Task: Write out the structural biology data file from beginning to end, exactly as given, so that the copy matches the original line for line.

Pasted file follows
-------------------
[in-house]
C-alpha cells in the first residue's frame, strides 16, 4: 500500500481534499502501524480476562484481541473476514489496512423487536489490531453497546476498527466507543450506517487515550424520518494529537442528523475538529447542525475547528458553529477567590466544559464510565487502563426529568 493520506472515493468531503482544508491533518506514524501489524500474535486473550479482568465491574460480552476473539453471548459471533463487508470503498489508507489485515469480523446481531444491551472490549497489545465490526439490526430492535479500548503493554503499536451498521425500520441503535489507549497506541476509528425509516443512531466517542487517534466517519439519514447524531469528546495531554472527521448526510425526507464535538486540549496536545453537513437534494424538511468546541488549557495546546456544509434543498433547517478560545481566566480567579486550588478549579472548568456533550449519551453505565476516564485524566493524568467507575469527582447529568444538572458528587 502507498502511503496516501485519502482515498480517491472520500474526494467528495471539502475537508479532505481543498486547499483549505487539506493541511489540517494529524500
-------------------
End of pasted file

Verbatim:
[in-house]
C-alpha cells in the first residue's frame, strides 16, 4: 500500500481534499502501524480476562484481541473476514489496512423487536489490531453497546476498527466507543450506517487515550424520518494529537442528523475538529447542525475547528458553529477567590466544559464510565487502563426529568 493520506472515493468531503482544508491533518506514524501489524500474535486473550479482568465491574460480552476473539453471548459471533463487508470503498489508507489485515469480523446481531444491551472490549497489545465490526439490526430492535479500548503493554503499536451498521425500520441503535489507549497506541476509528425509516443512531466517542487517534466517519439519514447524531469528546495531554472527521448526510425526507464535538486540549496536545453537513437534494424538511468546541488549557495546546456544509434543498433547517478560545481566566480567579486550588478549579472548568456533550449519551453505565476516564485524566493524568467507575469527582447529568444538572458528587 502507498502511503496516501485519502482515498480517491472520500474526494467528495471539502475537508479532505481543498486547499483549505487539506493541511489540517494529524500